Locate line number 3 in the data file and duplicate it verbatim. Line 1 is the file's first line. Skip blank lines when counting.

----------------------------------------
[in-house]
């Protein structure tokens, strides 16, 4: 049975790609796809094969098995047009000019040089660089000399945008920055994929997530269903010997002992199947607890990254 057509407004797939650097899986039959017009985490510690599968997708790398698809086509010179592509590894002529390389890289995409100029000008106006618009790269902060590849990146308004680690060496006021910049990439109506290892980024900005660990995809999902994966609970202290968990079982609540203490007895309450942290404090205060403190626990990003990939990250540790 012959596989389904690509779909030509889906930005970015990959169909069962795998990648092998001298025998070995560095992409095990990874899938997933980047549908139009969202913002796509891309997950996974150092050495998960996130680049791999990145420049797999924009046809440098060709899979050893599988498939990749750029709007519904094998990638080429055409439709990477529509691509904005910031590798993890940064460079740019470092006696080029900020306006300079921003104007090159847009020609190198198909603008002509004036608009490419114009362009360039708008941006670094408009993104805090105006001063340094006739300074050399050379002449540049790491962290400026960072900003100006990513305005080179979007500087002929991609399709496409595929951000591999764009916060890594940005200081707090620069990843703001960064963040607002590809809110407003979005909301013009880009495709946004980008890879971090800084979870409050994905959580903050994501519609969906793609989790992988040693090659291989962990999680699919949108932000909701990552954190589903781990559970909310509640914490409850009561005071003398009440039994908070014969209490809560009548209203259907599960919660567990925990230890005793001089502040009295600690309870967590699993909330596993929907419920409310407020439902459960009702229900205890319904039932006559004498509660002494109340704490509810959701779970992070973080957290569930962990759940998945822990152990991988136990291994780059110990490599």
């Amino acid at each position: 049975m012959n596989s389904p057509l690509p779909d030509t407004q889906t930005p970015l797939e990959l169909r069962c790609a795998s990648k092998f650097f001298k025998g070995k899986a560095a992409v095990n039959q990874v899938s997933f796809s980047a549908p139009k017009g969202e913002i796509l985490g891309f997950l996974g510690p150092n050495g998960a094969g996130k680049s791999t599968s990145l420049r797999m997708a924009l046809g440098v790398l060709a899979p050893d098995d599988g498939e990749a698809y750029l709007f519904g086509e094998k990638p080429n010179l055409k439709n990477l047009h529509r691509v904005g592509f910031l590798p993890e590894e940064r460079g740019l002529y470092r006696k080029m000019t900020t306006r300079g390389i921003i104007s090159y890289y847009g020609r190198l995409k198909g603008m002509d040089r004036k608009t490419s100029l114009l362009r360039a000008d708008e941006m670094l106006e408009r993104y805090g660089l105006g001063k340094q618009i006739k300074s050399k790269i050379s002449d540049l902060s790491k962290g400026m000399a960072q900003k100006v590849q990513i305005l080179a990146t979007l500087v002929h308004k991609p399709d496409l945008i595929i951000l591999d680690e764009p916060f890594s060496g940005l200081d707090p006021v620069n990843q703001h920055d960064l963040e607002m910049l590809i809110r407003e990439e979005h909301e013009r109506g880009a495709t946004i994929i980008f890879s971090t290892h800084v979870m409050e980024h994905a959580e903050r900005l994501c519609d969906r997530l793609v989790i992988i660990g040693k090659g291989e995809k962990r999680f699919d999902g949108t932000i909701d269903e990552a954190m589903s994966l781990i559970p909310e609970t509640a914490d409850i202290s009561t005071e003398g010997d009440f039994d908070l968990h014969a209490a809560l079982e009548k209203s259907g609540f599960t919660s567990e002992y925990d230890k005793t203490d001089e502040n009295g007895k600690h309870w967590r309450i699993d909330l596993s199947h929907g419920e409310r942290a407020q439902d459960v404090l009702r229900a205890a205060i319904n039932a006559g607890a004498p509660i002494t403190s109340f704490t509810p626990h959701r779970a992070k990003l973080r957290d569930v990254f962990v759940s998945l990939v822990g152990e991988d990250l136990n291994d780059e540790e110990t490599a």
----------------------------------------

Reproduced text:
């Amino acid at each position: 049975m012959n596989s389904p057509l690509p779909d030509t407004q889906t930005p970015l797939e990959l169909r069962c790609a795998s990648k092998f650097f001298k025998g070995k899986a560095a992409v095990n039959q990874v899938s997933f796809s980047a549908p139009k017009g969202e913002i796509l985490g891309f997950l996974g510690p150092n050495g998960a094969g996130k680049s791999t599968s990145l420049r797999m997708a924009l046809g440098v790398l060709a899979p050893d098995d599988g498939e990749a698809y750029l709007f519904g086509e094998k990638p080429n010179l055409k439709n990477l047009h529509r691509v904005g592509f910031l590798p993890e590894e940064r460079g740019l002529y470092r006696k080029m000019t900020t306006r300079g390389i921003i104007s090159y890289y847009g020609r190198l995409k198909g603008m002509d040089r004036k608009t490419s100029l114009l362009r360039a000008d708008e941006m670094l106006e408009r993104y805090g660089l105006g001063k340094q618009i006739k300074s050399k790269i050379s002449d540049l902060s790491k962290g400026m000399a960072q900003k100006v590849q990513i305005l080179a990146t979007l500087v002929h308004k991609p399709d496409l945008i595929i951000l591999d680690e764009p916060f890594s060496g940005l200081d707090p006021v620069n990843q703001h920055d960064l963040e607002m910049l590809i809110r407003e990439e979005h909301e013009r109506g880009a495709t946004i994929i980008f890879s971090t290892h800084v979870m409050e980024h994905a959580e903050r900005l994501c519609d969906r997530l793609v989790i992988i660990g040693k090659g291989e995809k962990r999680f699919d999902g949108t932000i909701d269903e990552a954190m589903s994966l781990i559970p909310e609970t509640a914490d409850i202290s009561t005071e003398g010997d009440f039994d908070l968990h014969a209490a809560l079982e009548k209203s259907g609540f599960t919660s567990e002992y925990d230890k005793t203490d001089e502040n009295g007895k600690h309870w967590r309450i699993d909330l596993s199947h929907g419920e409310r942290a407020q439902d459960v404090l009702r229900a205890a205060i319904n039932a006559g607890a004498p509660i002494t403190s109340f704490t509810p626990h959701r779970a992070k990003l973080r957290d569930v990254f962990v759940s998945l990939v822990g152990e991988d990250l136990n291994d780059e540790e110990t490599a």